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Insects Confused with EAB Adults

June 6, 2007

Emerald ash borer adult.

Adult emerald ash borers (EAB) are expected to emerge and be present over the next 6 weeks. Although these insects are distinctive, with their -inch-long, bullet-shaped, metallic emerald green bodies, several insects are commonly confused with them.

Tiger beetle.
Tiger beetles are predators of insects, spiders, and other small animals. They are commonly found sitting on sidewalks and other open areas. The sixspotted green tiger beetle is about 1/2 inch long and bright metallic green, with small white spots on the wing covers. They actively fly in sunny conditions, always facing anyone nearby. Another species is about 3/4 inch long, a darker metallic green without spots. The light-colored larvae have large dark heads with huge jaws. The larvae lurk in holes in the soil, waiting for insects and other prey to pass by.

Ground beetles are predators of insects and other small animals, with the elongate larvae living in the soil and organic debris. Some specialize in feeding on snails. Many species are black with tan legs, but several are metallic green. The fiery searcher, Calasoma, is considerable longer and wider than the emerald ash borer, being about 1 inch long and 1/2 inch wide. The species that is metallic green was imported to control gypsy moths, as it climbs trees looking for caterpillars. As with other ground beetles, they are strongly attracted to lights at night, being commonly found in lighted parking lots in the morning. Another metallic emerald green ground beetle is about 1/2 inch long but with a considerable wider abdomen than emerald ash borer.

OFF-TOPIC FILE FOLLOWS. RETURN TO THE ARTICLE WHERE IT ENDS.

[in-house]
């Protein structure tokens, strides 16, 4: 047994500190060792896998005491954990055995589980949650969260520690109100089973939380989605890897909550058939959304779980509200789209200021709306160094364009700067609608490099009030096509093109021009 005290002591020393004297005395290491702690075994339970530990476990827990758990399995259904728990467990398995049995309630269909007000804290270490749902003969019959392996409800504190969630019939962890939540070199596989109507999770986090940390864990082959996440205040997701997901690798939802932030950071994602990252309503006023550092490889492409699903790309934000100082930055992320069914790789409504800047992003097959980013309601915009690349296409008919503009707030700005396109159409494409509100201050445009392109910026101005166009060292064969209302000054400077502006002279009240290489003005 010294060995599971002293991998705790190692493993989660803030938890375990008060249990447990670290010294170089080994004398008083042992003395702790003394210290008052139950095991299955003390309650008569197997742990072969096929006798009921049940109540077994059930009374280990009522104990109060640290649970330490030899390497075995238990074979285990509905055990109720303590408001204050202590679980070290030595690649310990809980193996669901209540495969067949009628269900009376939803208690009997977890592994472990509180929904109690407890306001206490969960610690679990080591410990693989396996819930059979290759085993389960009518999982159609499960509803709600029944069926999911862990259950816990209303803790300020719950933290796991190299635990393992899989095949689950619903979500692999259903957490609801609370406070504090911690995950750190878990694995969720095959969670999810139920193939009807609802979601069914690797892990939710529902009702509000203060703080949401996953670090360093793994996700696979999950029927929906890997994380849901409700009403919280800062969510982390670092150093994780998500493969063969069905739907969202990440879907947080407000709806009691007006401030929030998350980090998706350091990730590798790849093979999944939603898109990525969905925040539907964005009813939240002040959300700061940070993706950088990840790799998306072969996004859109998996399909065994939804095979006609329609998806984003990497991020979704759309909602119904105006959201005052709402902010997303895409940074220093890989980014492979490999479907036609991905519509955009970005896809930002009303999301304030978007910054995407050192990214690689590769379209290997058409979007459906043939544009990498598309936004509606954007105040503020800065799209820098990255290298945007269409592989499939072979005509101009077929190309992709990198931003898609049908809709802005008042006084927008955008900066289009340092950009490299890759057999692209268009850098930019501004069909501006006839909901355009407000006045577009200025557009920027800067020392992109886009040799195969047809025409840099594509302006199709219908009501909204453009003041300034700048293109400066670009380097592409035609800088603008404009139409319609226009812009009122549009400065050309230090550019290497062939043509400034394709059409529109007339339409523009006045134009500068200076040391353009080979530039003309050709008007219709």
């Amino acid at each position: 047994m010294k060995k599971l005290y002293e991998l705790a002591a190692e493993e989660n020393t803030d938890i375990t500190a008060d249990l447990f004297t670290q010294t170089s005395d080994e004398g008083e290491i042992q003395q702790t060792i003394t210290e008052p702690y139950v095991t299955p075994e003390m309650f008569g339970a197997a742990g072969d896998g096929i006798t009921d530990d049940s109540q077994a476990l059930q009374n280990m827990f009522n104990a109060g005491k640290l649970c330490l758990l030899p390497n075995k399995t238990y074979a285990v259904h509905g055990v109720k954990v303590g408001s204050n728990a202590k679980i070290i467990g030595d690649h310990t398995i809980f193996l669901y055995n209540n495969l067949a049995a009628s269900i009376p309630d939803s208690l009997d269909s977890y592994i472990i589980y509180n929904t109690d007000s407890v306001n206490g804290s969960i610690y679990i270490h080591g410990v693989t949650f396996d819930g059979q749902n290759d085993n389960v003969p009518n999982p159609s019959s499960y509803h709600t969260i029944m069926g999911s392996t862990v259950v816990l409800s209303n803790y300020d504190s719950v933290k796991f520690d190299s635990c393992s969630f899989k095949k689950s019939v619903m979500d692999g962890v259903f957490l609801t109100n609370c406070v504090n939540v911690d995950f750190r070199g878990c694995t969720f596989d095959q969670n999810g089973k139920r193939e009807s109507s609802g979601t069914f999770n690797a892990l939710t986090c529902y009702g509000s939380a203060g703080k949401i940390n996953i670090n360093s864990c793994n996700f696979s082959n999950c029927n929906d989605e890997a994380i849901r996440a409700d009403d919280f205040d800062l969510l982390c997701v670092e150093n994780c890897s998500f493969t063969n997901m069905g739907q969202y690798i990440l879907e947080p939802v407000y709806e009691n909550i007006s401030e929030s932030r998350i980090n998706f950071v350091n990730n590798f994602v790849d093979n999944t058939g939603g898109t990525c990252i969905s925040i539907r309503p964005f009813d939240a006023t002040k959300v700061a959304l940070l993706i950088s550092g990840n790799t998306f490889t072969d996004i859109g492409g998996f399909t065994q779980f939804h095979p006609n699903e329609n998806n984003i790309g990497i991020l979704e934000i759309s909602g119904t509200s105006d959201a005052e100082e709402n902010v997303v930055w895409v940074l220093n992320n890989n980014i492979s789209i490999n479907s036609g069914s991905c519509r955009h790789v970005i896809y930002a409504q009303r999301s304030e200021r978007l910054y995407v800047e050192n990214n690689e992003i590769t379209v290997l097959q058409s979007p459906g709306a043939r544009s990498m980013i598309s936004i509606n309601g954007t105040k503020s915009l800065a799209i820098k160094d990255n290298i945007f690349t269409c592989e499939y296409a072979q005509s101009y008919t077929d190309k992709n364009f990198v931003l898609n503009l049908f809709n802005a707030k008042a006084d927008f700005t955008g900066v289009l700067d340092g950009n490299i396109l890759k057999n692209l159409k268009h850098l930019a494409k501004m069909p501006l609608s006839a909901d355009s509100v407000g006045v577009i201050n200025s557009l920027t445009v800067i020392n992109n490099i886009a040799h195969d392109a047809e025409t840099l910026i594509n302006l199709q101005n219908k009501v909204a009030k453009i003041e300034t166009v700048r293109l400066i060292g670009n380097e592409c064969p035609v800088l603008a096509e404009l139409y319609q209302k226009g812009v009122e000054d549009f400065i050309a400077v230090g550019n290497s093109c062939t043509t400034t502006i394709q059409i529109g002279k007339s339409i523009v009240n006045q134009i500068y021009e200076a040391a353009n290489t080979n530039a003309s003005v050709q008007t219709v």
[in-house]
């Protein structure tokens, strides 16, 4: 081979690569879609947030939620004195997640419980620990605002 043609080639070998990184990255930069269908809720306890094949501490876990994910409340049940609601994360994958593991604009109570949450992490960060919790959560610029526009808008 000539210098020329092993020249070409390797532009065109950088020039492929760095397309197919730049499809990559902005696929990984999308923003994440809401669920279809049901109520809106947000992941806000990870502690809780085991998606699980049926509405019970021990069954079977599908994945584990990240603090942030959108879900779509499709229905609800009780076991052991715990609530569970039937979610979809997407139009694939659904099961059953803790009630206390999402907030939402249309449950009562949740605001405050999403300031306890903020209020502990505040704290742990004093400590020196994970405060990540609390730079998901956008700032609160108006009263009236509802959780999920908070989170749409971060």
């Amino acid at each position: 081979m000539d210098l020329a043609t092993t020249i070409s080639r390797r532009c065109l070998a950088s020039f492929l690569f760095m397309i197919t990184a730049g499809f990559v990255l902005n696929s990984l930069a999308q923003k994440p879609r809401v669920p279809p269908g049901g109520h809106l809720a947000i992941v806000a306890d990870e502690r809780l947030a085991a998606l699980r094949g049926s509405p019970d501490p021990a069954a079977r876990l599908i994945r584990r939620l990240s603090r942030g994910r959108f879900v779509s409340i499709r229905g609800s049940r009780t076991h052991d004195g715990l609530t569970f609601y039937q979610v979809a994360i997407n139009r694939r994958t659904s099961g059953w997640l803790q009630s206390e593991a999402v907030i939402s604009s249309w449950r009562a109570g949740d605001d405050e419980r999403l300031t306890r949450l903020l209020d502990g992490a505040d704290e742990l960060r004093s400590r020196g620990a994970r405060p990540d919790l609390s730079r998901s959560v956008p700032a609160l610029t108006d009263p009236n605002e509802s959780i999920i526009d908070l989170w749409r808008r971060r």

Sweat bee adult.
Sweat bees, also known as mining bees, live in soil, plant stems, or rotting wood, depending on the species. They raise their larvae in burrows on flower pollen and feed themselves on flower nectar. Thus, adults are important pollinators and are commonly seen on flower blossoms. Several species are metallic green, 3/8 to 1/2 inch long.

Cuckoo wasps, also known as cuckoo bees, are metallic blue to blue–green as adults. These 1/2-inch-long insects are commonly seen on flower blossoms. As with the sweat bees, they have the obviously separated body regions of head, thorax, and abdomen, as well as having clear, membranous wings. Even so, they are mistaken for emerald ash borers due to their metallic green color.

Bronze birch borers are in the same genus, Agrilus, as the emerald ash borer. These insects live as larvae in the cambium of declining birch trees, hastening their demise. Being closely related, the adults are the same size and shape as the emerald ash borer but, as the name indicates, are bronze-colored in sunlight rather than emerald green. In the shade, bronze birch borer adults appear blackish, whereas emerald ash borers are bright enough to appear green even in subdued light.

Honeylocust borers are also in the same genus as emerald ash borer. Its larvae are common in declining honey locust trees, feeding not only in the cambium but also tunneling deeper into the sapwood as well. The adults are the same size and shape as emerald ash borer but are black in color. The adults are commonly found on the foliage of honey locust when emerald ash borer adults are present.